HEADLINERS PROFILE

Shackles of Doom: The fast rise of playwright Cleophas Malala

Before becoming senator, he was Mahiakalo MCA, where he served one term.

In Summary

• In 2013, Malala, then 27, was a playwright and director, shooting to national limelight with the controversial play Shackles of Doom.

• The play, which he wrote and directed, was on tribalism and inequality, and depicted Kenya’s unequal society. It has come to play in his real life

Kakamega Senator Cleophas Malala
Kakamega Senator Cleophas Malala
Image: JACK OWUOR

Before he shot to fame as a politician, Cleophas Malala was well known in art and drama circles.

Malala, then 27, was a playwright and director. He shoot to national limelight with the controversial play Shackles of Doom.

The play, which he wrote and directed, tackled tribalism and inequality, and depicted Kenya’s unequal society.

 
 

The play presented by Butere Girls' High School was so controversial that the Ministry of Education banned it, but the ban was lifted by the High Court.

Mombasa Senator Omar Hassan said the play was an important exposé of society's favouritism, nepotism, ethnicity, inequality and marginalisation.

“The fact [is] that resources have been at the heart of social disintegration in this country,” Hassan said.

That was in 2013.

Seven years later he would be a key player in the battle for equality, this time as a senator fighting against an “unequal” county revenue allocation formula.

At 3am on Monday, August 17, the Kakamega senator put out an SOS that at least 20 DCI detectives had arrived at his Kitengela home to arrest him.

This was two days after it was reported that the Kenya Revenue Authority had frozen his bank accounts over alleged tax evasion, which he later said he was cleared.

This, he later said, was a bigger plot to prevent him from voting on the revenue formula bill on Monday.

 
 

Malala was arrested for allegedly violating Covid-19 rules when he distributed sanitiser donated to him by the Health ministry in Kakamega at the weekend.

“Even if they arrest me, my position on the revenue formula will not change. The same government gave me the items,” he said on Monday.

“They should know I’m steadfast on the shared revenue stand.”

Malala does not shy away from speaking his mind, including criticising his party leader, Musalia Mudavadi.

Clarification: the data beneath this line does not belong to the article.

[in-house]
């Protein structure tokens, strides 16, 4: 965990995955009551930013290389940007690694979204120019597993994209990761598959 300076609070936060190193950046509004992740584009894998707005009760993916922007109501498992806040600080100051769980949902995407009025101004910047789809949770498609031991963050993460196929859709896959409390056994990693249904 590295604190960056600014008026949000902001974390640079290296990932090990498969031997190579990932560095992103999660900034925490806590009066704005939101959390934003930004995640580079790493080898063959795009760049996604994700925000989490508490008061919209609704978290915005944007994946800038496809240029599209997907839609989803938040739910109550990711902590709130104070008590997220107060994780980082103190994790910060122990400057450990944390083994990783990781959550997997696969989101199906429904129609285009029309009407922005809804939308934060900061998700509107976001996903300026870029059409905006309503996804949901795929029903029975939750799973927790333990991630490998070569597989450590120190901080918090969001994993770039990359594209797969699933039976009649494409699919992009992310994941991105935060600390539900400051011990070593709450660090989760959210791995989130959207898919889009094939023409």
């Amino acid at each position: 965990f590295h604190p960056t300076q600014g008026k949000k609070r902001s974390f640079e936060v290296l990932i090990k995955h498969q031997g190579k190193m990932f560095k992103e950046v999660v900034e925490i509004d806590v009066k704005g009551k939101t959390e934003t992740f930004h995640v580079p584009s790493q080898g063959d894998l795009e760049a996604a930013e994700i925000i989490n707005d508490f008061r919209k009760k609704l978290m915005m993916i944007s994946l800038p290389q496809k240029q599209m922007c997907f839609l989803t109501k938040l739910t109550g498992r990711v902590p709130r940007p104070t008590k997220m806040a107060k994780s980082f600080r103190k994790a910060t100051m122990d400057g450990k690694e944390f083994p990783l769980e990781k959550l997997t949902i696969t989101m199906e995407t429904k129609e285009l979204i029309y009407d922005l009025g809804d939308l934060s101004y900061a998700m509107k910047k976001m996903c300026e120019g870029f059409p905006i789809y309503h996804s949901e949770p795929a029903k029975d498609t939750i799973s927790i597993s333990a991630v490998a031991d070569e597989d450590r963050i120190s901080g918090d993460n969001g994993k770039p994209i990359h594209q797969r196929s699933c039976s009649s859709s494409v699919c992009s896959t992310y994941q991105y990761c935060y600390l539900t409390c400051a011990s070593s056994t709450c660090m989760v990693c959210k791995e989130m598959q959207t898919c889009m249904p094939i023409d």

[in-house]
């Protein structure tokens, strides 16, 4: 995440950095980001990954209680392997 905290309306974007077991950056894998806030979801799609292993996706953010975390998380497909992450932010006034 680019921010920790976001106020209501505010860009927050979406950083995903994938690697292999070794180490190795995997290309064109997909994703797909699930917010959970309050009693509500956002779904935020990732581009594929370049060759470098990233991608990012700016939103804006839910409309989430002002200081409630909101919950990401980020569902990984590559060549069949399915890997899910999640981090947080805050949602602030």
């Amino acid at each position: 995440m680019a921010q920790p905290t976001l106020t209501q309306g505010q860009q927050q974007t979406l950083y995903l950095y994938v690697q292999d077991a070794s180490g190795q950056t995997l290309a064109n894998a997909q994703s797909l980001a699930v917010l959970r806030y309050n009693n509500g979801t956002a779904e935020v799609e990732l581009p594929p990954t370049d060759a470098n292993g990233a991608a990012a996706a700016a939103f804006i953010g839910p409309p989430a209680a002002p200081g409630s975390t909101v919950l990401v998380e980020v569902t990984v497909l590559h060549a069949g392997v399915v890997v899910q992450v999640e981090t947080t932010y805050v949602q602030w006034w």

He said there comes a time when "real people of Kenya must defend this country".

"Shackles of Doom addressed issues of inequality in distribution of resources in this country. If you go to Turkana county, they have immense resources but the people who are benefiting from them are not Turkanas. When you go to Taita Taveta, they have immense gemstones but the people benefiting are not from Taita Taveta," Malala said.

"The spirit of one man one shilling one vote should be transited to the 85 per cent that remains with the national government." 

His woes followed his overturned expulsion from ANC party on claims of gross misconduct and being disloyal in June, on the day he was presenting findings on the Kirinyaga Governor Anne Waiguru impeachment report.

It was, however, the naming of Malala on June 17 to chair the 11-member special Senate committee to review the charges against Waiguru that pointed to his rise in politics and in the House. He was elected to chair the committee unopposed.

He is also the Deputy Senate Minority leader.

The first-time senator was born in Mahiakalo, Kakamega, and studied at Star Academy and Friends School Kamusinga in Bungoma.

He later went to East African School of Media where he studied TV and Film Production and later proceeded to USIU for a degree and is now undertaking a master’s at the same institution.

Before becoming senator, he was Mahiakalo MCA. He served one term before succeeding Senator Boni Khalwale.

He is married with two sons.

The 35-year-old seems geared for the Kakamega governor seat in 2022.